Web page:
Sandra Layne in her booking mugshot from May 2012. / Bloomfield Township Police Department via AP
PONTIAC, Mich. - Jurors had four questions for a Michigan grandmother Thursday, the second day she took the stand in her own defense to talk about fatally shooting her 17-year-old grandson.
In six hours of testimony over two days, Sandra Layne, 75, told jurors she loved her grandson but had grown increasingly fearful of him in the months leading up to his death.
Jurors in Layne's murder trial in Oakland County Circuit Court wanted to know whether she was on any medication May 18 last year, the day she shot and killed Jonathan Hoffman, 17, in her West Bloomfield, Mich., condo. Layne said she was taking medication for diabetes and a thyroid condition, as well as a vitamin.
Another juror questioned why she didn't call 911 when she hid in the basement after twice shooting Hoffman.
"I had to hide. I was terrified," she said. "I wanted to find someplace in the basement so he couldn't find me, and that's what I'm thinking. Somebody else would have done something else."
Another juror questioned why Layne thought getting the gun from her bedroom and confronting Hoffman in the upstairs loft where he was living would calm him down. She earlier said she had retrieved the gun to get Hoffman to listen to her when he was trying to leave.
"There are so many of us in this room, and each one of us you would reacted differently," she said, beginning to cry. "You don't know how you would react in a situation. It's impossible. I just, what I thought, I don't know why. I didn't know what else to do. It's just what I did."
The final question centered on how shots came to be fired in the master bedroom and kitchen along with Jonathan's blood being found there.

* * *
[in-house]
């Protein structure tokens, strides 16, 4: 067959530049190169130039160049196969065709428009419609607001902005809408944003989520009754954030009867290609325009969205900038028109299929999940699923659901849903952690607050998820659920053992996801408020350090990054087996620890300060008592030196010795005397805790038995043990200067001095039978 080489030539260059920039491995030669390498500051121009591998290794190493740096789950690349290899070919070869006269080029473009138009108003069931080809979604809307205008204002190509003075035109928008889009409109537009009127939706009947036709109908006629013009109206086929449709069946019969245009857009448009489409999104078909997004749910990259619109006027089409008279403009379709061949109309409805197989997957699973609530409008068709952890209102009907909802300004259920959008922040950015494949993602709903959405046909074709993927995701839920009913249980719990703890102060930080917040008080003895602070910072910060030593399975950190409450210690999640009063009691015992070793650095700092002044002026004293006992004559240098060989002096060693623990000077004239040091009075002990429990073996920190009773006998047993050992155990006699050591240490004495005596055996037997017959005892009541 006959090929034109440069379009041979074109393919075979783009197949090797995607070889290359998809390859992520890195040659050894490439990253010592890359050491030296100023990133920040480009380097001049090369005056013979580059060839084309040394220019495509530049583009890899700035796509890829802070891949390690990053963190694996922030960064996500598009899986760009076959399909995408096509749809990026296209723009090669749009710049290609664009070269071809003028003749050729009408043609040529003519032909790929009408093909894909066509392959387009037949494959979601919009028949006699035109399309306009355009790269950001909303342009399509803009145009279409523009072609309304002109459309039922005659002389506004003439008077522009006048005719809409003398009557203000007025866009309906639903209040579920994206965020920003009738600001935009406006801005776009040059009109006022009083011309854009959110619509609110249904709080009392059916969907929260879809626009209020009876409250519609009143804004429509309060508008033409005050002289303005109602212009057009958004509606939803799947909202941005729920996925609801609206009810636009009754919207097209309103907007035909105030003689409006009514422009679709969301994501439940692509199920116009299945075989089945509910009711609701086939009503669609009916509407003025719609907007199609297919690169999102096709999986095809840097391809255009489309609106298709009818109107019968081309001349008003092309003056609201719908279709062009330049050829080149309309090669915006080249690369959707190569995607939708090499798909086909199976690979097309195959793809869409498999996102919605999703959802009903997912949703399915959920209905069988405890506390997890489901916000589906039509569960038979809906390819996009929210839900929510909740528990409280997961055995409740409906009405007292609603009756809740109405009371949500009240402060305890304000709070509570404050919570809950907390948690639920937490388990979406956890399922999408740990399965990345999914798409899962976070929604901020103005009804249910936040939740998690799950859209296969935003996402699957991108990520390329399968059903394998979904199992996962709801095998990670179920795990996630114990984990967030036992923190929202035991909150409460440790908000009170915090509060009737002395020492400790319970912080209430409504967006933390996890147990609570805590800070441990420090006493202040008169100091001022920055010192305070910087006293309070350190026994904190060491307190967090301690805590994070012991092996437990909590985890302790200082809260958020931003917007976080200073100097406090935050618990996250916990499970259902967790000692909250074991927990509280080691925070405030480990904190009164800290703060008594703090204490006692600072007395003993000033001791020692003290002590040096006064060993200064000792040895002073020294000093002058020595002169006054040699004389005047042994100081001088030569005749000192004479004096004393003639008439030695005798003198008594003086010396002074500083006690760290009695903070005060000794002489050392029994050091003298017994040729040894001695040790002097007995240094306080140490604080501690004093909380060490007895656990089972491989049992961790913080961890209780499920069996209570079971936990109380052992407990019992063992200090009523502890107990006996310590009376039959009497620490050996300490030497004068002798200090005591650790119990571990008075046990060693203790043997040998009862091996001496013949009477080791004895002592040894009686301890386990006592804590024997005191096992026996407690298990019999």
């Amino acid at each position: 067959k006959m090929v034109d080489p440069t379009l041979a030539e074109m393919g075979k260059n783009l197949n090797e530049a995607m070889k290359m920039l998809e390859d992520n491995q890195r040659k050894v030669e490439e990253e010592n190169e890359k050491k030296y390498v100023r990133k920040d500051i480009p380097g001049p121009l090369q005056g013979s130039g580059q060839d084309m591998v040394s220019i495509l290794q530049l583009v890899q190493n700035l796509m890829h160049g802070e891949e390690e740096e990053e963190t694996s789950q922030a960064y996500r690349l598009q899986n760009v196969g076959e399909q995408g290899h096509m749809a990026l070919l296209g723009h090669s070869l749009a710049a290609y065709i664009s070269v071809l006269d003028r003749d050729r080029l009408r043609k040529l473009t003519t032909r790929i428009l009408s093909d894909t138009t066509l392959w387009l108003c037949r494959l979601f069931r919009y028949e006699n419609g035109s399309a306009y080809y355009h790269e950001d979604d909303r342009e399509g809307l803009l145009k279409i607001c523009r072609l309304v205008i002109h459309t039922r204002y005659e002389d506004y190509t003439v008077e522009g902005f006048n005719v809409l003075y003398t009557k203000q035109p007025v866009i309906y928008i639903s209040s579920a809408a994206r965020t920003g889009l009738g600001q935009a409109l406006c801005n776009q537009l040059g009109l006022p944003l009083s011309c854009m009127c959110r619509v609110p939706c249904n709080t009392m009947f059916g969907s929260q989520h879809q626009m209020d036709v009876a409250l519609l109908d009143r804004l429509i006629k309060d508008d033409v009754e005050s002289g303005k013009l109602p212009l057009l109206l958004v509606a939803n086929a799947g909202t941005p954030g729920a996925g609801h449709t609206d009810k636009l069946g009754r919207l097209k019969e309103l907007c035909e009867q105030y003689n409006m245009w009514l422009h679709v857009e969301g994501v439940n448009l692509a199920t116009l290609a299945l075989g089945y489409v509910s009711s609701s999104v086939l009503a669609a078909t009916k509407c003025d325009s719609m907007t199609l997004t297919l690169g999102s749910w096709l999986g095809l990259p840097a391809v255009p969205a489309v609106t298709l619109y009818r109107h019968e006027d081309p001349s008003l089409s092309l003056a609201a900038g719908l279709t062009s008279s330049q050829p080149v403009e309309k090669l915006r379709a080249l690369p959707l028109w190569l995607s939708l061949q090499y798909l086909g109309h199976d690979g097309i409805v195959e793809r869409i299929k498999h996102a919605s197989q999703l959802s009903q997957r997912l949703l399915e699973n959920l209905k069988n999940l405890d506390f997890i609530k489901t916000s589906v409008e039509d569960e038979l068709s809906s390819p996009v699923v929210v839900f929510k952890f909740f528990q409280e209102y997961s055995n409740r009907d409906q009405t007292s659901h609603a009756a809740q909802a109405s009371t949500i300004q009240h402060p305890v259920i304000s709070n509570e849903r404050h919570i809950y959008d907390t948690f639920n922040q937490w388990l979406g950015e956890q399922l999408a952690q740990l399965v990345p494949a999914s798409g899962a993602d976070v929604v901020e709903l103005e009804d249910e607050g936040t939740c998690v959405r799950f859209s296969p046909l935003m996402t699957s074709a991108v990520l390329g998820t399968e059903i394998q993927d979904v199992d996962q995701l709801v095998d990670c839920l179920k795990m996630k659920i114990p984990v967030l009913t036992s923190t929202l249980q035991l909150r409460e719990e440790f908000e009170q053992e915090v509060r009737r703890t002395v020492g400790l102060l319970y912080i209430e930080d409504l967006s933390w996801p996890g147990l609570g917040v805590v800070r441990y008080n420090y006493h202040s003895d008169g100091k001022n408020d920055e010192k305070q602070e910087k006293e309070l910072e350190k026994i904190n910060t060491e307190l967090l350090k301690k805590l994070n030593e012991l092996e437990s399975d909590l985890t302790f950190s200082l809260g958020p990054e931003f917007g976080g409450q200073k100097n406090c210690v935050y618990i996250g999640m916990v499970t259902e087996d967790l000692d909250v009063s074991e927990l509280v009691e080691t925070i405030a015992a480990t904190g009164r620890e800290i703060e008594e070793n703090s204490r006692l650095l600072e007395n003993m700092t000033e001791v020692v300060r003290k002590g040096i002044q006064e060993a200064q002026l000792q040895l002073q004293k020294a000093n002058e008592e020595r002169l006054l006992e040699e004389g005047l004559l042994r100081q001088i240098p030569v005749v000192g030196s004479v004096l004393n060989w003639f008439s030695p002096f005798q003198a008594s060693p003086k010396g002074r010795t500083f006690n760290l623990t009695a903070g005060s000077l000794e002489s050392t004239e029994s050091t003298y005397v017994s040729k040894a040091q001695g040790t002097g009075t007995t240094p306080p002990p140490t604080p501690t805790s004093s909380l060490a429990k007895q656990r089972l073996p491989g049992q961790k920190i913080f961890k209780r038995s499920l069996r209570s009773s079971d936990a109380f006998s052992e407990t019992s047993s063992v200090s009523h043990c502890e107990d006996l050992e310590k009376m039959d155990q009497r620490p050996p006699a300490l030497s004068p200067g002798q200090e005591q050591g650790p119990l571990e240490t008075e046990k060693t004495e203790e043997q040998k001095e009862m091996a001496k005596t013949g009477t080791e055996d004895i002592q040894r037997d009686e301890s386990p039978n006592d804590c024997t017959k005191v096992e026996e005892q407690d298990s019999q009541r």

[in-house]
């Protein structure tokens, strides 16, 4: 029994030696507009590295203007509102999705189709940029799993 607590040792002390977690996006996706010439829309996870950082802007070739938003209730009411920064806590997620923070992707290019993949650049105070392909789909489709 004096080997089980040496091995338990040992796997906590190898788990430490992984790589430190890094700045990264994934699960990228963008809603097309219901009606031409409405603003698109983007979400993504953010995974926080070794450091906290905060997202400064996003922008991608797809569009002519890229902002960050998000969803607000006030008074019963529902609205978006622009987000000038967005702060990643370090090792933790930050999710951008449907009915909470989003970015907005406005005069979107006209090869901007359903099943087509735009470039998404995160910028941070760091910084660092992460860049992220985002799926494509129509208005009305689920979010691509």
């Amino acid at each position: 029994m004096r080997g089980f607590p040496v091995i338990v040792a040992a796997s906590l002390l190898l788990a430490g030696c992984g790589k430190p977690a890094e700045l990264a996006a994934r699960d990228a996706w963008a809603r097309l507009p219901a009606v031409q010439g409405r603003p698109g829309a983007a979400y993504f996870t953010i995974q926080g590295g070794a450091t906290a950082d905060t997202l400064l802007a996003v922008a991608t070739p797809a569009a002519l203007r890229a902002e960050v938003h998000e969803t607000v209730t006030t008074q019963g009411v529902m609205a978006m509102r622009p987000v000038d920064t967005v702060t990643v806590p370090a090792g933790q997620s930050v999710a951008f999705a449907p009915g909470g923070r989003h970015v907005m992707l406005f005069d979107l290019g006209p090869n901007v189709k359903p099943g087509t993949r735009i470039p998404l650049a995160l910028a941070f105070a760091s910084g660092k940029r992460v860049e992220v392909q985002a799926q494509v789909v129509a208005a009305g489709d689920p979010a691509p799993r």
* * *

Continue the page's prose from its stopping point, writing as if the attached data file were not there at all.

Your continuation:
"Were you chasing him or was he chasing you?" the juror asked.
She said: "I was trying to get away from him. I was being chased. I don't know how. It's terrible, but I don't remember being in those rooms, exactly what happened. I don't know."
Layne is charged with open murder and faces up to life in prison without parole if convicted. On the day she killed Hoffman, Layne said he was in a rage, kicking her in the chest and striking her in the head.
Her testimony wrapped up Thursday, and closing statements are scheduled for Monday.
Prosecutors contend Layne - weary of a grandson who was doing poorly in school, using drugs and acting out - bought a handgun in April and shot him to death a month later. Hoffman was living with Layne and her husband because his parents, who were divorcing, had moved to Arizona, and he wanted to finish up his senior year in Michigan.
Layne, who has worn the same yellow sweater every day of her trial, is a former teacher, mother of five and a grandmother of nine, including Hoffman and his younger sister, Jessica.
Jonathan Hoffman's parents, Jennifer and Michael Hoffman, were in the courtroom Thursday for the first time during the trial. They had been sequestered as prosecution witnesses but didn't get called to testify.
Hoffman's parents left separately and declined to talk to reporters.
VIDEO: Prosecutor cross-examines grandmother
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